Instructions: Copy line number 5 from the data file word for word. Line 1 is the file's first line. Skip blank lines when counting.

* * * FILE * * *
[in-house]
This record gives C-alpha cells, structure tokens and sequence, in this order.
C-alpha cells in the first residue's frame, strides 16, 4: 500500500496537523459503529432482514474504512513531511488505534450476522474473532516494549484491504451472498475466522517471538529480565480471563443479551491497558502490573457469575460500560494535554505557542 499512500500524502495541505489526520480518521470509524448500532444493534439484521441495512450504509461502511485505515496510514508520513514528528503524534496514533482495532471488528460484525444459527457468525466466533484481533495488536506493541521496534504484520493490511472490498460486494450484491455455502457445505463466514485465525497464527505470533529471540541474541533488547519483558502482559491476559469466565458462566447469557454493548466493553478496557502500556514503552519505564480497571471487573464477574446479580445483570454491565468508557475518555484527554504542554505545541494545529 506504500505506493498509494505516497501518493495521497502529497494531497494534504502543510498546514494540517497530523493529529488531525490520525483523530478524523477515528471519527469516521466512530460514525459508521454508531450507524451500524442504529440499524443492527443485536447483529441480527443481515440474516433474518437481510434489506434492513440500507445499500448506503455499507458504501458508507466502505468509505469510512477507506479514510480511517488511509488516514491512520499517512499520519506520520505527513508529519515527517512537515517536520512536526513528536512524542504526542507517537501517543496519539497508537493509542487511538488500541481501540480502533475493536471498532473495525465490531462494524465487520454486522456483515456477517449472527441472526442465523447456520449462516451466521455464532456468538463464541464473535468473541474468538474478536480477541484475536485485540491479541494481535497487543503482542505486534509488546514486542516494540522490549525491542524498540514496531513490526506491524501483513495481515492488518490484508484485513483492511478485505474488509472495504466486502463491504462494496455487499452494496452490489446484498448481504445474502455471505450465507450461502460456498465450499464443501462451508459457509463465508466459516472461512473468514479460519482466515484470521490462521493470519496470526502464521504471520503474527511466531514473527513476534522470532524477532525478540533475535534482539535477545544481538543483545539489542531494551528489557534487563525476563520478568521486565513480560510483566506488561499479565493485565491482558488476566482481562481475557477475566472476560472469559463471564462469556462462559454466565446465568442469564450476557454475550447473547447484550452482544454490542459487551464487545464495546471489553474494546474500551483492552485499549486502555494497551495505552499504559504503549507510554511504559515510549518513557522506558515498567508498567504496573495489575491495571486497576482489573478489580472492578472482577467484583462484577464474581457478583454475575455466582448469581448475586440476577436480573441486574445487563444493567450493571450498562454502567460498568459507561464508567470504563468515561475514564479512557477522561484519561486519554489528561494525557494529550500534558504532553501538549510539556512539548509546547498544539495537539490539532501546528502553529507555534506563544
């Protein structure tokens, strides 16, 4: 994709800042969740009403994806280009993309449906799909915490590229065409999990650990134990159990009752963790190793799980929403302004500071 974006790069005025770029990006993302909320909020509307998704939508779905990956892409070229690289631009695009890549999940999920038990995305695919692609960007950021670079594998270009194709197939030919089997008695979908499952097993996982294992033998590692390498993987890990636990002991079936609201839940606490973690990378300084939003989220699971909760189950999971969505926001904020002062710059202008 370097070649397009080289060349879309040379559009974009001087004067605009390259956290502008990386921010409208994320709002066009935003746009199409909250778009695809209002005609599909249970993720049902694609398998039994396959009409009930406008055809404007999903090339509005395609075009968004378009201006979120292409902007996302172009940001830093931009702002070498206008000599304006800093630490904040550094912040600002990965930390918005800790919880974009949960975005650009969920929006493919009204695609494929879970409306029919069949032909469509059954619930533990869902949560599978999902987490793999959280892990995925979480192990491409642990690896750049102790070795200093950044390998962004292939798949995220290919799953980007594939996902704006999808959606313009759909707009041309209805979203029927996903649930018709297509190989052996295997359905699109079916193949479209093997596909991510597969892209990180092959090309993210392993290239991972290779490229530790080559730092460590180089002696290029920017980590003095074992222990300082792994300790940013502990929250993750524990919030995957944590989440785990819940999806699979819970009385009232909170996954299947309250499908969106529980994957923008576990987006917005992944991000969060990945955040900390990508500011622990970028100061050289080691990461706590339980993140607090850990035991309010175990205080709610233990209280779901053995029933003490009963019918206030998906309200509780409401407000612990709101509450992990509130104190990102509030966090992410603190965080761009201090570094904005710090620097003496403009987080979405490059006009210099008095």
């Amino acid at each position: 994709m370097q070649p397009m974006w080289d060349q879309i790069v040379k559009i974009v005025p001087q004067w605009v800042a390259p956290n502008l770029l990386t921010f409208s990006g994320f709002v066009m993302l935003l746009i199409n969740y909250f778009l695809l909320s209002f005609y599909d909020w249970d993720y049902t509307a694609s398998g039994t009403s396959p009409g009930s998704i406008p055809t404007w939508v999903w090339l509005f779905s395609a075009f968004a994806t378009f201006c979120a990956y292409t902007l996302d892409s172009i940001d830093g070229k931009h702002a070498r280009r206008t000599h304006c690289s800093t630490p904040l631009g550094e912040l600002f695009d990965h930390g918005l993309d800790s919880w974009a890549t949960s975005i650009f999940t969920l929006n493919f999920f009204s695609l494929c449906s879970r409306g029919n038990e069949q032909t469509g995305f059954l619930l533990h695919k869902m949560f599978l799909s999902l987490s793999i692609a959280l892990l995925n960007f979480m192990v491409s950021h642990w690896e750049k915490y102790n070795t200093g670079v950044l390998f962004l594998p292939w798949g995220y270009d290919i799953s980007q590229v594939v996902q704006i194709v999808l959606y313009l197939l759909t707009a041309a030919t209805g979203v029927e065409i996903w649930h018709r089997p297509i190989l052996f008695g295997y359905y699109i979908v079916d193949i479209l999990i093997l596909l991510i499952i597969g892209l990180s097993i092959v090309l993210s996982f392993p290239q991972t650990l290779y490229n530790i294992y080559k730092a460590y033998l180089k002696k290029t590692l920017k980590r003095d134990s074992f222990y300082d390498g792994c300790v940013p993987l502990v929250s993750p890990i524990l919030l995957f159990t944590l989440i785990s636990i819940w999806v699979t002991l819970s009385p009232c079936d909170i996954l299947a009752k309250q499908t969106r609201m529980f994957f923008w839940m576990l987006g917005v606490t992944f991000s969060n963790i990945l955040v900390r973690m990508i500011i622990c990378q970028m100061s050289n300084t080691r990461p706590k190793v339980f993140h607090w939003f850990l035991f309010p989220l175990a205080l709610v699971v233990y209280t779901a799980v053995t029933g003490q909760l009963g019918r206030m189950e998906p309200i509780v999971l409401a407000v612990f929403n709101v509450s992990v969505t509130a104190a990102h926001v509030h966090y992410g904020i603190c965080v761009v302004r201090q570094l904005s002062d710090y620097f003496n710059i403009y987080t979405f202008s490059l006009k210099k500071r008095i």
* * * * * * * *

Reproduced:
């Amino acid at each position: 994709m370097q070649p397009m974006w080289d060349q879309i790069v040379k559009i974009v005025p001087q004067w605009v800042a390259p956290n502008l770029l990386t921010f409208s990006g994320f709002v066009m993302l935003l746009i199409n969740y909250f778009l695809l909320s209002f005609y599909d909020w249970d993720y049902t509307a694609s398998g039994t009403s396959p009409g009930s998704i406008p055809t404007w939508v999903w090339l509005f779905s395609a075009f968004a994806t378009f201006c979120a990956y292409t902007l996302d892409s172009i940001d830093g070229k931009h702002a070498r280009r206008t000599h304006c690289s800093t630490p904040l631009g550094e912040l600002f695009d990965h930390g918005l993309d800790s919880w974009a890549t949960s975005i650009f999940t969920l929006n493919f999920f009204s695609l494929c449906s879970r409306g029919n038990e069949q032909t469509g995305f059954l619930l533990h695919k869902m949560f599978l799909s999902l987490s793999i692609a959280l892990l995925n960007f979480m192990v491409s950021h642990w690896e750049k915490y102790n070795t200093g670079v950044l390998f962004l594998p292939w798949g995220y270009d290919i799953s980007q590229v594939v996902q704006i194709v999808l959606y313009l197939l759909t707009a041309a030919t209805g979203v029927e065409i996903w649930h018709r089997p297509i190989l052996f008695g295997y359905y699109i979908v079916d193949i479209l999990i093997l596909l991510i499952i597969g892209l990180s097993i092959v090309l993210s996982f392993p290239q991972t650990l290779y490229n530790i294992y080559k730092a460590y033998l180089k002696k290029t590692l920017k980590r003095d134990s074992f222990y300082d390498g792994c300790v940013p993987l502990v929250s993750p890990i524990l919030l995957f159990t944590l989440i785990s636990i819940w999806v699979t002991l819970s009385p009232c079936d909170i996954l299947a009752k309250q499908t969106r609201m529980f994957f923008w839940m576990l987006g917005v606490t992944f991000s969060n963790i990945l955040v900390r973690m990508i500011i622990c990378q970028m100061s050289n300084t080691r990461p706590k190793v339980f993140h607090w939003f850990l035991f309010p989220l175990a205080l709610v699971v233990y209280t779901a799980v053995t029933g003490q909760l009963g019918r206030m189950e998906p309200i509780v999971l409401a407000v612990f929403n709101v509450s992990v969505t509130a104190a990102h926001v509030h966090y992410g904020i603190c965080v761009v302004r201090q570094l904005s002062d710090y620097f003496n710059i403009y987080t979405f202008s490059l006009k210099k500071r008095i």